Denver DIY figurehead Ryan McRyhew deconstructs the dance music of Chicago with his latest project Thug Entrancer. Daniel Jones revels in the ruins.
Thug Entrancer makes me respect house music. Don’t send me any prayers or worried emails; it’s not a long-running interest. In fact, this record is closer in content to a sub-genre-style juke. There’s a ghostly processor void looming over Death After Life that gives the album an otherworldly URL sheen, as though it were transmissions from another plane of audio. Indeed, I’ve been petitioning for years for post-life artist awareness beyond wishing Kurt Cobain happy birthday on Twitter. Did you know that in 2014, ninety-eight percent of teenagers continue to listen to living artists? If you are part of the two percent that believe the opinions of the living are void and worthless and that only the dead should be allowed to speak and grace our ears with wisdom, share this review with ten friends or Klaus Nomi’s ghost will come into your room when you’re at work and ruin your bed sheets.
But back to my point about house music: Thug Entrancer, aka Ryan McRyhew, clearly has a love for the sounds of funky, paired-down Chicago. “III” in particular amps up the Larry Heard-like dance vibes, but removing the soul in favor of a kind of audio coleslaw: beats and snares are flung full-force at the listener’s ears, a sonic salad for the mind to digest. Thug Entrancer bears little aesthetic resemblance to McRyhew’s previous project Hideous Men, a collaboration with his partner Kristi Schaefer; the hip-hop tinged occultronic beats have been smoothed out into something more mechanical. I can’t say I’m particularly versed in Chicago’s musical flavors, having only been there once, but I can say that playing Whitehouse in the trap was not as cool as I’d hoped, unfortunately. The seasoned drug dealers were not having it, repeatedly referring to it as “demoralizing” and ‘’this shit’. If they’d only had “IV” to layer them in John Carpenter synths, they might have been too creeped out to slap me and whack my guts and make me stand on the corner with a sign that said “Fart Boss”. The Nancy Reagan advertisements were right: drug dealers are just bullies with cool tattoos and a lot of money.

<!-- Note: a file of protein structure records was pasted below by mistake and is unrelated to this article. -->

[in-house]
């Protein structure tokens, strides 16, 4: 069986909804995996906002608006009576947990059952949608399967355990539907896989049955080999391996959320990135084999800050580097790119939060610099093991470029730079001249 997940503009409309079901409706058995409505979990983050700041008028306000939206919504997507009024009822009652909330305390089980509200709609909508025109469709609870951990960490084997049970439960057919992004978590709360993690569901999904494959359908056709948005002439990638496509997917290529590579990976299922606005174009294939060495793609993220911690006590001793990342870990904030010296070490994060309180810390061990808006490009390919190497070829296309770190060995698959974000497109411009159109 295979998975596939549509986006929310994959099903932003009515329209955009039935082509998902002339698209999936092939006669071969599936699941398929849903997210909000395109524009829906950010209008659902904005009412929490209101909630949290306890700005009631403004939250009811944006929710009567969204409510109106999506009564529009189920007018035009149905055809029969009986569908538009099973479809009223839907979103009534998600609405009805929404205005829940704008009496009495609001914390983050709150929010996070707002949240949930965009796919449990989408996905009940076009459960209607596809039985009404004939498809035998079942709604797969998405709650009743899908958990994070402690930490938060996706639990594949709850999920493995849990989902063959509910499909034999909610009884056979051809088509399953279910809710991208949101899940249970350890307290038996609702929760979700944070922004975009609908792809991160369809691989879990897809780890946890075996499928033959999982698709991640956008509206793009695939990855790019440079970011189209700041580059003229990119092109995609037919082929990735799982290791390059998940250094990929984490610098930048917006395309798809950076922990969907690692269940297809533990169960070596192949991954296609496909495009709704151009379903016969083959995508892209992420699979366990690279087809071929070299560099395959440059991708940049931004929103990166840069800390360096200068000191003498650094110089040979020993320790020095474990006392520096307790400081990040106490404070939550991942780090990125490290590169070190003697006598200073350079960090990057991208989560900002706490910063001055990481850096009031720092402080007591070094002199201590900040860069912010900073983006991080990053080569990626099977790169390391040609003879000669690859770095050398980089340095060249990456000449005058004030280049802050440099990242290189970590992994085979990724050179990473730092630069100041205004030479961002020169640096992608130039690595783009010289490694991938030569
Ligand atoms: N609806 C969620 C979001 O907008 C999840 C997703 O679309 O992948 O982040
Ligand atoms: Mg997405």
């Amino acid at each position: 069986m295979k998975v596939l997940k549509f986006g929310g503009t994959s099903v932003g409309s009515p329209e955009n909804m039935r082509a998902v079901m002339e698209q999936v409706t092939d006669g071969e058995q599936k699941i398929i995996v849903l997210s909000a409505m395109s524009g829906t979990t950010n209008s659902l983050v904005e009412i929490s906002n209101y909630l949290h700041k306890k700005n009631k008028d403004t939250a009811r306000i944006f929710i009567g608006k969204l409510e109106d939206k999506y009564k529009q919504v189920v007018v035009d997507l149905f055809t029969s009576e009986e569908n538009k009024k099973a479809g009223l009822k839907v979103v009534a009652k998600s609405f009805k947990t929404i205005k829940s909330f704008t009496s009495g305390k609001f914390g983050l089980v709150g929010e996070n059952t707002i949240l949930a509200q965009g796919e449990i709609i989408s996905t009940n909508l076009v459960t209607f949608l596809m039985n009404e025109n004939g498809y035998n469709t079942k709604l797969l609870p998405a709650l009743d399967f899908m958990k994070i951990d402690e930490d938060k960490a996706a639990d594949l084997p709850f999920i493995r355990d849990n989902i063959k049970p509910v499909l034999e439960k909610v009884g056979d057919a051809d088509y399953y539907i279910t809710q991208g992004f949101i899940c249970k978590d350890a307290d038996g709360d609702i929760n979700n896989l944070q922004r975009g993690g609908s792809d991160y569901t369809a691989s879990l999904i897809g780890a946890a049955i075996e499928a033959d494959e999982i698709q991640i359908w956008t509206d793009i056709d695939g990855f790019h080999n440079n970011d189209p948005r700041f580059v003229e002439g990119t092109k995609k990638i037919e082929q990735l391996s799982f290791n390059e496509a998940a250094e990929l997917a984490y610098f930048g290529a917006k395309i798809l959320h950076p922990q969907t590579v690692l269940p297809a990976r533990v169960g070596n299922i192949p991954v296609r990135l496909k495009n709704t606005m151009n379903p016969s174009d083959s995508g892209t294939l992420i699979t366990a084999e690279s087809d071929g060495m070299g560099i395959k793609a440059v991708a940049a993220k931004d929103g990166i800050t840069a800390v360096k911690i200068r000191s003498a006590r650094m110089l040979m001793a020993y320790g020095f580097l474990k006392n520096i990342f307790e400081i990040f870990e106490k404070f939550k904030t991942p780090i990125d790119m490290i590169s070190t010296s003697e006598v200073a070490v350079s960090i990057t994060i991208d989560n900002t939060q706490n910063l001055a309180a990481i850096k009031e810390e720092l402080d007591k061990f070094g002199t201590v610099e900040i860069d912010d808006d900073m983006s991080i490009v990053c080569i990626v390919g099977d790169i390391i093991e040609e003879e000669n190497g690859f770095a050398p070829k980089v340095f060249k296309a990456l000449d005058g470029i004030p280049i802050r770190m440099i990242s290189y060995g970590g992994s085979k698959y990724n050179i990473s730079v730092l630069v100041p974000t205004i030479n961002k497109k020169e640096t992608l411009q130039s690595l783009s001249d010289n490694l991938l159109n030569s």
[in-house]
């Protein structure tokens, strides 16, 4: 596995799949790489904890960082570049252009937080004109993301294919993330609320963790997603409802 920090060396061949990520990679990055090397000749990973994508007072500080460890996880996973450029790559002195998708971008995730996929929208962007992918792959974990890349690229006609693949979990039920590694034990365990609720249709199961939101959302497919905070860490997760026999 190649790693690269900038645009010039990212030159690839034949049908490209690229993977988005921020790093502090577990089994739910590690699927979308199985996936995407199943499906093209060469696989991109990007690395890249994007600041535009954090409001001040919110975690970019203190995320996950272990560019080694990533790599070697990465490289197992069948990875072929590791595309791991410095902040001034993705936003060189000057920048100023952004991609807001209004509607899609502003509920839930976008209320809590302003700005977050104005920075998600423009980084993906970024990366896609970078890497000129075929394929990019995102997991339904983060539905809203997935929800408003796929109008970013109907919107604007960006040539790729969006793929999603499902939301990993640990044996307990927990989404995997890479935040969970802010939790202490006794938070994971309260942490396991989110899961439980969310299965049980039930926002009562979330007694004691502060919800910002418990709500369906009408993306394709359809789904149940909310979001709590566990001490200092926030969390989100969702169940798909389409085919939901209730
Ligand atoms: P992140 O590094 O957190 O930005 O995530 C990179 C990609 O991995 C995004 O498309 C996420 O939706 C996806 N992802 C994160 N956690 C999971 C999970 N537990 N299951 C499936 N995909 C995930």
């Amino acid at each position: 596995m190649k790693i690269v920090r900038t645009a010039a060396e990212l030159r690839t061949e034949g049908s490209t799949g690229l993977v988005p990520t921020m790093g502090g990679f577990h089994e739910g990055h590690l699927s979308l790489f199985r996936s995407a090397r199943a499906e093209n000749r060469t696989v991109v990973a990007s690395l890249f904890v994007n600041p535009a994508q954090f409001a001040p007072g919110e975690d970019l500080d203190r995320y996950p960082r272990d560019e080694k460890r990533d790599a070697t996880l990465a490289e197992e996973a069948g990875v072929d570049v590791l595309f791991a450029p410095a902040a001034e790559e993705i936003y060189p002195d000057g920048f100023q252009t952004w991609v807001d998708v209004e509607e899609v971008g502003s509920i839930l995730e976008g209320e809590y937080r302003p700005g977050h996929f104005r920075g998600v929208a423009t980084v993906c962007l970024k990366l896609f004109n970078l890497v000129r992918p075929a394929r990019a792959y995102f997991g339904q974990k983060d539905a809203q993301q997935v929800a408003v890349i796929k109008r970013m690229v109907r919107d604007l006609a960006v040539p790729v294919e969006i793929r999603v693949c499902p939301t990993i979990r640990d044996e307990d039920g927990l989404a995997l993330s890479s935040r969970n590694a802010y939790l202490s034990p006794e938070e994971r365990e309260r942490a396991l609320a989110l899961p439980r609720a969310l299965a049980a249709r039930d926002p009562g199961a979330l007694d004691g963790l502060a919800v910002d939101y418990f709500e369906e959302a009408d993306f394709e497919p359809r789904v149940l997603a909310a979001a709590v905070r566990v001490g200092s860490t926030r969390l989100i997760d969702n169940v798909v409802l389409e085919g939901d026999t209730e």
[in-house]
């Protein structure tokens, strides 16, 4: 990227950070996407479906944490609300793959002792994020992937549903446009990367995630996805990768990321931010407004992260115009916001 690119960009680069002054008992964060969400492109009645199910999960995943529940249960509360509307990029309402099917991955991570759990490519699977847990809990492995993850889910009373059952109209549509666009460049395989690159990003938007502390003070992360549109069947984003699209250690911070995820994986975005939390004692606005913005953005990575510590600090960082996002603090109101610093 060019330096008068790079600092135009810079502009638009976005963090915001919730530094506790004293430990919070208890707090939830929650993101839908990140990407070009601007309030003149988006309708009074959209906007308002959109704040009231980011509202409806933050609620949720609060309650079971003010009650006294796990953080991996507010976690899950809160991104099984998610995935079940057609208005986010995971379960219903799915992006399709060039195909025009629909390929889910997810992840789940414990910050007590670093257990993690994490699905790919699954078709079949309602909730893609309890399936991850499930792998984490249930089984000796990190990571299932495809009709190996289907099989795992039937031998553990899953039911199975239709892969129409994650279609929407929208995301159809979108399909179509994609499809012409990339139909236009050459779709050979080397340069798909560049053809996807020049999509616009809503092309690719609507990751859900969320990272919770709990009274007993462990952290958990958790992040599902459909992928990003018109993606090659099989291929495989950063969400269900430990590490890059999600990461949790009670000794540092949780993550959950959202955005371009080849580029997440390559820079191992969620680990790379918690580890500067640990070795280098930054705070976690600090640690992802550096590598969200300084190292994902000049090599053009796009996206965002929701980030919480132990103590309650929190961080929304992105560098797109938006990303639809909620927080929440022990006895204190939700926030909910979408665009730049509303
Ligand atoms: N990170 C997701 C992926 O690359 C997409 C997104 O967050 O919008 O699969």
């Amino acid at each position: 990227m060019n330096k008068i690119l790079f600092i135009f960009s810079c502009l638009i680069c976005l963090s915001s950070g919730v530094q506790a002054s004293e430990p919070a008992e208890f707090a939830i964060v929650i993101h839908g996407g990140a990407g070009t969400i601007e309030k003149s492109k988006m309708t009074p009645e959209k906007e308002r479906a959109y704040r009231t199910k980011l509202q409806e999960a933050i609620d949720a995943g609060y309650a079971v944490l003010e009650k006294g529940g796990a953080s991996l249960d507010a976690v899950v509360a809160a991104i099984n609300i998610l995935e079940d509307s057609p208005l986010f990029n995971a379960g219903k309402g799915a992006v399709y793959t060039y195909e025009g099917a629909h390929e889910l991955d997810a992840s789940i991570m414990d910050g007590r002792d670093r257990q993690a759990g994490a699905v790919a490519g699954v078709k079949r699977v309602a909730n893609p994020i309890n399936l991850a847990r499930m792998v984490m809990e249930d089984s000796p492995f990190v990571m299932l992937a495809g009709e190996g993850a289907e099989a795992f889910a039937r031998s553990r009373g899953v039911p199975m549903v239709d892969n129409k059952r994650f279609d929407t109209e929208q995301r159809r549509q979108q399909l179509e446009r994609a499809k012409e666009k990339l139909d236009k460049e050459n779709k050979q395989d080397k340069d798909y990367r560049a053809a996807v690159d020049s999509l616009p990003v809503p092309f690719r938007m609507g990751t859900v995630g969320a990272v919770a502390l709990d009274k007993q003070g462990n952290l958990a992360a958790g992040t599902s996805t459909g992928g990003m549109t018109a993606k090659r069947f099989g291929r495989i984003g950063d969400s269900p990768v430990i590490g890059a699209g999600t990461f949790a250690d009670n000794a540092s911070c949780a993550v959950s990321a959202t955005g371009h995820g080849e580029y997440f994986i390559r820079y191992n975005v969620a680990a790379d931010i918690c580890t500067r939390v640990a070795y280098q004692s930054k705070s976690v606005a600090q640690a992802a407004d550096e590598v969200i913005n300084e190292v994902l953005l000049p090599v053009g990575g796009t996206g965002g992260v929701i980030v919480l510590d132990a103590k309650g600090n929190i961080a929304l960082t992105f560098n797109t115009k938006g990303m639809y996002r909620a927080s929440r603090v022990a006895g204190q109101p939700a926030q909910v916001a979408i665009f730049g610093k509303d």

Indeed, Death After Life maintains a driving, after-dark juke flavor across the first half of the record, reminiscent of footwork minimalism; the second starts to get a bit more upbeat, chasing Excitebike soundtracks down a neon-lit racetrack on such skittering tracks as “VIII” and making my legs do the awkward shuffle most frequently seen in “Old Man Dances To ——” sort of videos. McRyhew, however, does make you think. His disruption of the traditional patterns embedded in each of these genres by decades of musicians is a result of loving care. Even as he dismantles, he rebuilds sibling structures on top of the ruins which echo our modern thought processes toward our past: a constant renewal, a fresh perspective on our dance roots to re-inspire or re-awaken tired ears. In a similar way as That’s Harakiri, another recent musical reconceptualization from Sd Laika, McRyhew uses broken patterns and repetitious audio phrasing to hypnotize the listener with both familiarity and discombobulation: the hand clap beat of “V” applauding itself, the Atari meltdown toward the end of “III”, the overall uncanny feeling of hearing acid-tinged footwork rhythms overlayed with eighties Dario Argento-wave cloaks. It’s messy and, at times, seemingly divergent: the aforementioned meltdown, for example, seems more of an album closer than a three-deep ender. But that’s half the fun. Above all, Death After Life feels like the mutant art-kid split personality of modern house music’s more staid mannerisms. You can picture McRyhew bouncing around his equipment with a wide grin, running the likes of Carl Craig and RP Boo through neon dimension filters and sweating it out as diodes. A flick of the hair and that techsweat is pouring on to your face and lips, just flying everywhere as the synth pulses laser light on the wall reading: MUSIC IS COOL. Which is the best part about music. ~
Death After Life is out now via Software. This text appears in the forthcoming Electronic Beats Magazine N° 38 (2, 2014), out June 1st. You can purchase the new issue, and back issues, in the EB Shop.